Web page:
Africa seeking $40 bln/yr in climate aid
By Christian Lowe and Tarek Amara
TUNIS (Reuters) - Rich nations at the Copenhagen climate summit should commit $40 billion a year in new money to help Africa tackle the consequences of global warming, the president of the African Development Bank (AfDB) said on Monday.
Donald Kaberuka said he wanted to see a "willingess by rich countries to dig into their pockets to enable low-income countries to adapt to climate change."
"Climate change is costing this continent almost 3 percent of GDP (gross domestic product) per year. Now translate that into numbers, the kind of things we need: about $40 billion a year," he told Reuters in an interview.
Asked about the consequences for Africa of failure at the summit in Denmark, he said: "We have no choice. An agreement is needed in Copenhagen or soon thereafter."
"We are suffering already the effect of climate change so the idea that somehow we can go to Copenhagen and expect no outcome is a terrible one to think about," Kaberuka said at the AfDB's headquarters in Tunis.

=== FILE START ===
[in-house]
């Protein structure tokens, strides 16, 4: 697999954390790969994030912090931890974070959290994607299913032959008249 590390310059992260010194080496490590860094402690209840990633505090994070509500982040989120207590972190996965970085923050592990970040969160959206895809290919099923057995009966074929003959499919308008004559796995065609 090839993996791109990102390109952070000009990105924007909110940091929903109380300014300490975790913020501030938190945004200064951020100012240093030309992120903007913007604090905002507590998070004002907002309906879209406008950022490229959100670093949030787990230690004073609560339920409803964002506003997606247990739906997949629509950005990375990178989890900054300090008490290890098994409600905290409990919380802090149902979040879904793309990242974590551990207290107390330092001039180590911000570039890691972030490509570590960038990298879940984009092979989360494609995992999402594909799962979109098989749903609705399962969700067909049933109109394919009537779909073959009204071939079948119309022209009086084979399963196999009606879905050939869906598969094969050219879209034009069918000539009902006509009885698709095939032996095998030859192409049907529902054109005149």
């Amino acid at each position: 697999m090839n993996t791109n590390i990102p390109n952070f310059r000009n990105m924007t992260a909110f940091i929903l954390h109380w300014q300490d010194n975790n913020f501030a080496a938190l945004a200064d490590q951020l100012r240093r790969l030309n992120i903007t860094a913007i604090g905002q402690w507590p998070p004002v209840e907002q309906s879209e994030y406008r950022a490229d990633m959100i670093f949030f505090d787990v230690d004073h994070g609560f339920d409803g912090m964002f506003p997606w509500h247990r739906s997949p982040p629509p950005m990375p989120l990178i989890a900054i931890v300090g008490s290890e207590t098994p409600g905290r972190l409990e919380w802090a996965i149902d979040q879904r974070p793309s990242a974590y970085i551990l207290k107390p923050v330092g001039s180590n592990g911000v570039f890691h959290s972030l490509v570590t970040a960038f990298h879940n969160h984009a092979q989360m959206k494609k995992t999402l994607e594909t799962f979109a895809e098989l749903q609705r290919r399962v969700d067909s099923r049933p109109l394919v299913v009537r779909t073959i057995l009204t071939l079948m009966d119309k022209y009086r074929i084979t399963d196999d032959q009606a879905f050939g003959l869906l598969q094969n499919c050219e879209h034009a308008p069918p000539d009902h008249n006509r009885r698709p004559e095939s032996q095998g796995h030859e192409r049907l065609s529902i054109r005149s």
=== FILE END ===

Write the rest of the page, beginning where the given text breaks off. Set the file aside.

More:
Negotiations began in the Danish capital on Monday between 190 countries on a treaty designed to curb emissions of greenhouse gases and combat the effects of climate change, including rising seas, desertification and floods.
African leaders say their continent has been hit particularly hard by climate change -- and stands to suffer more if it continues unchecked -- because of the fragility of many African economies.
Kaberuka said Africa would spend the $40 billion a year on helping countries adapt to climate change, on energy sources that are low on harmful emissions, and on measures like preserving forests to help absorb excess carbon dioxide. Continued...